I unloaded a recent gift onto our kitchen counter this morning. I was given an entire cooler FULL of fruit picked straight from our friends’ orchard. Plums, peaches, pears and apples are spilling out of bowls. My daughter and I have been baking all day. Peach cobbler is in the oven, two apple crisps are on the counter and after I write this, plum kuchen is up next.
I just finished reading Garden Spells by Sarah Addison Allen and one of the characters, Evanelle, is a big gift giver. An elderly woman, she walks around with a duffle bag of gifts for particular people. Her home is stocked with bizarre items she gives away with a purpose. She will get a thought like, “Claire needs a hair-band, Bay needs pop-tarts, Fred needs a mango pitter”, or “Emma needs two quarters” and she will go off and deliver the said items. She never knows what they are for, she only knows she is supposed to give specific people certain things. Sure enough, every gift comes in handy.
In the novel, not everyone knows how to receive. Like in real life not everyone does well being the gift receiver. They feel awkward, blush, look at their feet. We often prefer to be the giver, right?
I am working on my receiving skills. It takes practice to be grateful instead of feeling awkward. It takes time to learn to look others in the eye and not at my feet and to receive their love, their gift, the bounty before me with grace.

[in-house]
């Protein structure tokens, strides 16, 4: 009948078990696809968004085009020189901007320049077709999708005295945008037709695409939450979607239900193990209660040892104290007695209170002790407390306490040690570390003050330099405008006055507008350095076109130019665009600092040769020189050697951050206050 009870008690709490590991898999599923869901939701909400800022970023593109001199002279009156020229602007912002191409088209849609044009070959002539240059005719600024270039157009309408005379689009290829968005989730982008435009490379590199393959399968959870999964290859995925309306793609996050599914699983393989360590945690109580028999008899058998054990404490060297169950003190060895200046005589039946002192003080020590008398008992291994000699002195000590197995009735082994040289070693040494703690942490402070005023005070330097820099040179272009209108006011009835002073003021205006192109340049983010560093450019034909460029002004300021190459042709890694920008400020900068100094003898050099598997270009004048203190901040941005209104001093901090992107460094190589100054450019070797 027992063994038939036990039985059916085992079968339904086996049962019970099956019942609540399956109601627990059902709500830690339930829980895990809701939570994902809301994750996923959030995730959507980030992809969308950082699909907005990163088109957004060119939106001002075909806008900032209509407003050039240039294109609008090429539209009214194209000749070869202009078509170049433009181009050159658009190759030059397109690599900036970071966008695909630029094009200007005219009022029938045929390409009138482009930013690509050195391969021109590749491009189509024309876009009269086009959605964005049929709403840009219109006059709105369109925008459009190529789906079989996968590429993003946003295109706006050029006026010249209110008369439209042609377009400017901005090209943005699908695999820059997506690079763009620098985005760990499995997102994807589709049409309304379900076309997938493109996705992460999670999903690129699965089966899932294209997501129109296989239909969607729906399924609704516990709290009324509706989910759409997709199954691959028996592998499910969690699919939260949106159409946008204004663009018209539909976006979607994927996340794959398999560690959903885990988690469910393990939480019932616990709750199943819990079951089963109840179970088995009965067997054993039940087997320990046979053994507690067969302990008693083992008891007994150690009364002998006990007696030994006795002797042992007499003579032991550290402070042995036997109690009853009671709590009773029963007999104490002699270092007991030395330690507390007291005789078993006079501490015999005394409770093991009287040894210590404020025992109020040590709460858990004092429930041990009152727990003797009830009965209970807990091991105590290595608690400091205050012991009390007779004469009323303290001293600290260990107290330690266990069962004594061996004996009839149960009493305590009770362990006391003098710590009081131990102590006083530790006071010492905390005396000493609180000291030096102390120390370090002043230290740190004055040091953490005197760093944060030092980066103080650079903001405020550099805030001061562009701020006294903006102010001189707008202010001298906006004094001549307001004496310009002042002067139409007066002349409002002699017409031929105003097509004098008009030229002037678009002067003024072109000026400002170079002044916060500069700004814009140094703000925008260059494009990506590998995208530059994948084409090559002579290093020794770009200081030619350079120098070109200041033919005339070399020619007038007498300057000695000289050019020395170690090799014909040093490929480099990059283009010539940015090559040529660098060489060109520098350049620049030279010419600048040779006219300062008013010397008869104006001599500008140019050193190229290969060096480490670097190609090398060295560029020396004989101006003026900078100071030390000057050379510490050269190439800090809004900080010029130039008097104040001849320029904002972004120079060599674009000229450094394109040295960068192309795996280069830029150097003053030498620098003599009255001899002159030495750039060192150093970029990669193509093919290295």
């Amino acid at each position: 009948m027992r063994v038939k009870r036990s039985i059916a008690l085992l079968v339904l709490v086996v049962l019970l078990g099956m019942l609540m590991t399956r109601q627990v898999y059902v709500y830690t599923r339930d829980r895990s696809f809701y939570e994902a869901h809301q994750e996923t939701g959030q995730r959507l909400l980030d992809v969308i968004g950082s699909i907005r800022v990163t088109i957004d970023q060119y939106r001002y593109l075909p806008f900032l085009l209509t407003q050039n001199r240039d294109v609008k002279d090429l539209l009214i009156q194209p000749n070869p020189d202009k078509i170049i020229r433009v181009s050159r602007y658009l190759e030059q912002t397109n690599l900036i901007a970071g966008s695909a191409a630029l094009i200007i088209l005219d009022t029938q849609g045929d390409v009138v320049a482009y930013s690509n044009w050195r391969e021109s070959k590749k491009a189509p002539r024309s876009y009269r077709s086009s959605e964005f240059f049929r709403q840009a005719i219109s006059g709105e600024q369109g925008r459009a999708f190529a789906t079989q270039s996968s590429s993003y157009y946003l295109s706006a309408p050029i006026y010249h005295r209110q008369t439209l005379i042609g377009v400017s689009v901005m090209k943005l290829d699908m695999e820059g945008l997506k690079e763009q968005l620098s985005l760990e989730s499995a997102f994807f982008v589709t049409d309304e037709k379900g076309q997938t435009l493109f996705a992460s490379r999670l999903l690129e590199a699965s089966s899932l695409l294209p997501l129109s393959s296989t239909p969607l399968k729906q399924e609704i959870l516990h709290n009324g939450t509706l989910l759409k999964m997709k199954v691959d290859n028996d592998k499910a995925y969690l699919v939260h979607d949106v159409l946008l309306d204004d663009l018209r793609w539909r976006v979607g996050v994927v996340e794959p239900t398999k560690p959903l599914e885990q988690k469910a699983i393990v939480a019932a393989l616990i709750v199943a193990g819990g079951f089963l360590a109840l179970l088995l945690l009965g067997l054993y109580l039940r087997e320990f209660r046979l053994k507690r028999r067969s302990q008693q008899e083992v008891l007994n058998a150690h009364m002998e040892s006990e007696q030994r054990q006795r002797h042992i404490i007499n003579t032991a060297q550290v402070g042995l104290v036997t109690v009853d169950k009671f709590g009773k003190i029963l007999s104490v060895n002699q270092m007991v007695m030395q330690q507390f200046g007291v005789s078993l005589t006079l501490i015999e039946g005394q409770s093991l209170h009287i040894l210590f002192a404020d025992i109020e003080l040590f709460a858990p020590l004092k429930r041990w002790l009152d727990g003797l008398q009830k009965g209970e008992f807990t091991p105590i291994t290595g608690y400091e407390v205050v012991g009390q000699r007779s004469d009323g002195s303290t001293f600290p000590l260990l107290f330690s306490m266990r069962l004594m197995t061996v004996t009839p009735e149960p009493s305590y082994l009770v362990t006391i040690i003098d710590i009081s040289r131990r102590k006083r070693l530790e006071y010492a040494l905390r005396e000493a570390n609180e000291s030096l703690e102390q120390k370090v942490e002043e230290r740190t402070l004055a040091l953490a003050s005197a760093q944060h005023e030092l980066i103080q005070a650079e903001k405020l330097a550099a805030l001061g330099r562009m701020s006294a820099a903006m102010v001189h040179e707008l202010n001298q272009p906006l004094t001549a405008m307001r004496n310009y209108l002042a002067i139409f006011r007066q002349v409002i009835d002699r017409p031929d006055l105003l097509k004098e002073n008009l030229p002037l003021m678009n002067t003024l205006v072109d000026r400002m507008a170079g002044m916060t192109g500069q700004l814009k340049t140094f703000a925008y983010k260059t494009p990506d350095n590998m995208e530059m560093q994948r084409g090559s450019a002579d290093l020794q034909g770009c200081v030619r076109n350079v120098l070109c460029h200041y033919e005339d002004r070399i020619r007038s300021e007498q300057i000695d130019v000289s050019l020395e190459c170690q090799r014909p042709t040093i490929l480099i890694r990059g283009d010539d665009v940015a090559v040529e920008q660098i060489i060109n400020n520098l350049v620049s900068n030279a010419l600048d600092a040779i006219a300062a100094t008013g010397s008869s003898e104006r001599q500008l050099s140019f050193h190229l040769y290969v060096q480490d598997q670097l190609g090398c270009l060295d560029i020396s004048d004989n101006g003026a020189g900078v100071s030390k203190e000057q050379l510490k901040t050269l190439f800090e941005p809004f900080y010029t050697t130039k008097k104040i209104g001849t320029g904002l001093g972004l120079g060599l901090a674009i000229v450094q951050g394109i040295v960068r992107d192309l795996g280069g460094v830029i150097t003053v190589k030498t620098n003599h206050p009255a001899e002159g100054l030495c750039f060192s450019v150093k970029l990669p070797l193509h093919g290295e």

When I was given the cooler full of fruit I wasn’t sure what I would do, but I knew it would be great. I have been giving handfuls away and baking with my daughter scrumptious deliciousness all day.
My friend who grows the fruit, loves giving it away as much as eating it himself. He delights in the whole process of growing the fruit. He is passionate about his peaches, plums, apples and pears. The work it gives him fills him with joy. You can see it when he picks them from their branches. It is evident when he slices the fruit and lays them out to dry. You can see it when he hands over a cooler full of gifts.
What would happen if the next time you received a gift you behaved like you deserved it instead of acting unworthy? ‘Cause that is part of the problem, right? We don’t feel like we deserve such goodness.
But we do. Everyone of us.
Gifts are to be given. It is up to us to receive.
by J.G. McGlothern